Thanks for the stellar advice. With regards to motors, the shop included four B6-4 motors as part of the upgrade package so i'll run with them next week.

Lots of people like swivels at the bottom of the parachute shrouds to clip to the rest of the rocket. That way, if the 'chute spins (like they all seem to LOVE to do) the rest of the tether system doesn't end up twisted into a ball of knots.

Swivels come in handy even for low-power rockets. Run the shroud lines through the eye of the swivel as you build the chute, or make a secondary loop connecting the bottom end of the shroud lines with the eye. If you have a really nice 'chute, the clip on the other end of the swivel lets you attach the 'chute to whichever rocket you are launching at the moment. Of course, the vendors here on TRF would also appreciate it if you purchased 17 different parachutes for each of your 17 rockets....
Welcome to rocketry and to TRF, you're going to love both :)

The Alpha is a great kit to start with and if you got the starter set then you have your launch pad and controller and are all set to really explore this hobby!

The B6-4 motor is a good motor to start with just take note that the Alpha is a small, light rocket and will go quite high on B motors. Just be sure you have enough field space for such a flight. A spill hole in the parachute is a great idea for that very reason :)

We have many UK rocketeers here on TRF and you (the UK) also have vendors that are represented here and on other forums. Be sure to check the vendor list in the vendor forum here to find them. Many carry large lines of several different rocket companies, including FlisKits.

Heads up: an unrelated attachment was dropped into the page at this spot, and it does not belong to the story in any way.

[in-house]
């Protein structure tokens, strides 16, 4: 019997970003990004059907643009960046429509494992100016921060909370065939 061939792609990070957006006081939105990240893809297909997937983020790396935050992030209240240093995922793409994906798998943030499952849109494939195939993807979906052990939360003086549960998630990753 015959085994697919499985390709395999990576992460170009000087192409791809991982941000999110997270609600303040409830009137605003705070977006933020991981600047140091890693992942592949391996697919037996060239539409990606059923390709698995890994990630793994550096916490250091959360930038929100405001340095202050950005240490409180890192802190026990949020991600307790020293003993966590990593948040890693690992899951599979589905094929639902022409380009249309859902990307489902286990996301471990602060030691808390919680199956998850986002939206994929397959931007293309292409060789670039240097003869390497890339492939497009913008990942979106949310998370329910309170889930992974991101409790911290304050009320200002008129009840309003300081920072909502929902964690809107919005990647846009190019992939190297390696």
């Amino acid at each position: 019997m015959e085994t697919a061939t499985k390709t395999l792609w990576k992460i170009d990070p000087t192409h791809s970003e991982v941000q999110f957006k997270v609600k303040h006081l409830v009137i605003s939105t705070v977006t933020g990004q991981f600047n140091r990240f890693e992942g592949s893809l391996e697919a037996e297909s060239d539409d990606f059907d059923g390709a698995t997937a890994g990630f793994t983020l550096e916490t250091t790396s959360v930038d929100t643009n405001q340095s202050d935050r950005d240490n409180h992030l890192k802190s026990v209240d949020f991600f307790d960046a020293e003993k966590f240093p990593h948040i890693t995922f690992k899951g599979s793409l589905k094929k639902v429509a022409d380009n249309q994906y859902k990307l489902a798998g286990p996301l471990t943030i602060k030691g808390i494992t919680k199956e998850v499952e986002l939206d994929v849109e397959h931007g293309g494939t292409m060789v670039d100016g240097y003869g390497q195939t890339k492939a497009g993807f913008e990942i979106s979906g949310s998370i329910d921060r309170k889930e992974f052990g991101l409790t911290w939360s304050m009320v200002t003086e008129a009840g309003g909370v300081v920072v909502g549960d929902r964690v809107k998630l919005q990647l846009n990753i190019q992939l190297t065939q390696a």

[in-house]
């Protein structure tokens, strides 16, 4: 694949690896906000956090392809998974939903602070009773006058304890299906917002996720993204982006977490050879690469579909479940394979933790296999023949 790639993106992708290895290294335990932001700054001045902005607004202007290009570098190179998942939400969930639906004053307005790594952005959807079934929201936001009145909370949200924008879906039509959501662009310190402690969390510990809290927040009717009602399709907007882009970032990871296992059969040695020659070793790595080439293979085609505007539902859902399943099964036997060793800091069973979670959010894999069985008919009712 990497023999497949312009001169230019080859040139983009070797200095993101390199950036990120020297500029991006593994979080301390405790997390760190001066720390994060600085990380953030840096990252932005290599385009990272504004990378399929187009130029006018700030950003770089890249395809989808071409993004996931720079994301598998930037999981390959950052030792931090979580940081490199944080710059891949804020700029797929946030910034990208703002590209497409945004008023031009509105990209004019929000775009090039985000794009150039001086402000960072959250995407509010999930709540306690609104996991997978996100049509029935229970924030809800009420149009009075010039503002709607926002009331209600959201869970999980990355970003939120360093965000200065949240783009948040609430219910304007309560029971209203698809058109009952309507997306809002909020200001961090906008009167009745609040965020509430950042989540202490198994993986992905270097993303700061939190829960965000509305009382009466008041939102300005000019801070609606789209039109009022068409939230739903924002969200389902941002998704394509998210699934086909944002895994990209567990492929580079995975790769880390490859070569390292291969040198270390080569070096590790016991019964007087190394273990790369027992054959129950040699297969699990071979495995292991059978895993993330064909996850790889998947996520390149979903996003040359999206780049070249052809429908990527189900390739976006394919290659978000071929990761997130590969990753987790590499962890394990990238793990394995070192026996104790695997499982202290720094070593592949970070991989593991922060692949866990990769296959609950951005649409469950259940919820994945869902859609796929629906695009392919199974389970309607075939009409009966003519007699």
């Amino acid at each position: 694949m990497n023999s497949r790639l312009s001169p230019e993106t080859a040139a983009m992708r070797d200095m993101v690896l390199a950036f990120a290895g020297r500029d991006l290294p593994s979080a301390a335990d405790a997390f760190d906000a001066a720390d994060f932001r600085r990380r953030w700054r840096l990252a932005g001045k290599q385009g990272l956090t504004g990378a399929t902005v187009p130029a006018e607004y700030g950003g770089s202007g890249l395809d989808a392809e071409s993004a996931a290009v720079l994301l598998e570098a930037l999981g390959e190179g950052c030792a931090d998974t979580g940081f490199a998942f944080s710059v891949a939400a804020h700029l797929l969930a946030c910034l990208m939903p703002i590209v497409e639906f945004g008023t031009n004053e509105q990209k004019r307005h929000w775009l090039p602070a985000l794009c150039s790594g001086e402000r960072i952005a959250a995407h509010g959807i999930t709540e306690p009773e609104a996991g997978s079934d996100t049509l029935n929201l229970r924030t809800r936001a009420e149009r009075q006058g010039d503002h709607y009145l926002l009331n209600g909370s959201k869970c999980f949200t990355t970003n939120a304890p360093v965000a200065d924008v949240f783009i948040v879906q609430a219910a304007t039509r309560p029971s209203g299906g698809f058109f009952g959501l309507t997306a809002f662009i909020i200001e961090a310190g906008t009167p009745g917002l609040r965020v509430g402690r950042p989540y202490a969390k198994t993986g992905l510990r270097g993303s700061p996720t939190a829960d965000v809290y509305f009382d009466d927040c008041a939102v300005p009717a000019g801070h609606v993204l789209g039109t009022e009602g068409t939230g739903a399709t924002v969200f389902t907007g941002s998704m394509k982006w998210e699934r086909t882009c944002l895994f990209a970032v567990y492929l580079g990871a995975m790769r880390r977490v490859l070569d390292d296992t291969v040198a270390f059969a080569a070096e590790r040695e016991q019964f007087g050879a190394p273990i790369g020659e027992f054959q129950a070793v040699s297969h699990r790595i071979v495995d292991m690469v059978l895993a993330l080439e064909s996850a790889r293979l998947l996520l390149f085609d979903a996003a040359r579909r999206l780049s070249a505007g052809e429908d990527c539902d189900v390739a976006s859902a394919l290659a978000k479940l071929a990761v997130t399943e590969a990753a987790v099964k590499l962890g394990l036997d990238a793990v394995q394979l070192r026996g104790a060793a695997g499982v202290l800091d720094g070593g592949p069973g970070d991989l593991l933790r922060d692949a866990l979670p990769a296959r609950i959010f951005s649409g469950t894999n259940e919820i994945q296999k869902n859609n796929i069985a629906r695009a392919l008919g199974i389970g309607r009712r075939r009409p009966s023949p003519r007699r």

You will find more fun and exciting kits than you could ever fly... ...but you will have the time of your life TRYING! :)

Must say, I'm totally blown away by the willingness of fellow rocketeers to provide help and advice. Everything I've read regarding model rocketry is constant in saying the community is a friendly place.

I'm off for my first launch on Sunday and have joined my local club (SERFs) whom are BMFA hoping all goes smoothly.


Thanks for the swivel information, like totally makes sense now! :blush:
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Best wishes on your first flight.
Another tip about Estes parachutes - pre-assembled Estes parachutes anyway - I'm assuming it was pre-assembled in a sealed bag - these things last no more than three or four deployments before the weight of the rocket bearing on the shroud lines tears the plastic so that you get full separation up there at a thousand feet. We should always inspect the rocket for damage after each flight, I know, but sometimes the damage is easy to miss. Your Alpha will survive impacting a grassy field but thin mil plastic tends to stay aloft longer. Can you get fined in England for littering at 1,000ft.? Something tells me 'yes.' :rolleyes::)
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Hi fellow rocketeers! :cheers:

First off, I'm new to the hobby / sport and I'm trying to gather as much info as poss. Are there many UK based rockteers on here? I've purchased an Estes Alpha iii rocket (after much research).....I've read
Welcome to UK rocketry!

Others have already given good advice on the Alpha III, so I'll deal with the other part of your question. ;)

Yes, there are plenty of UK based rocketeers here. You should also check out the website of the United Kingdom Rocketry Associaction:
Here you will find a list of clubs, one of which should be somewhere near you. Also there is a list of vendors with good reputations throughout the UK rocketry community - if you see an on-line vendor which is not on that list, there's probably a reason... I've personally dealt with all but one on the list, and that's only because that one specialises in high power rockets and I don't. :)
Hi welcome to rocketry and TRF from a fellow UK rocketeer. there is a social group of 17 uk rocketeers on TRF that WiK started, fel free to join.
hope you have fun flying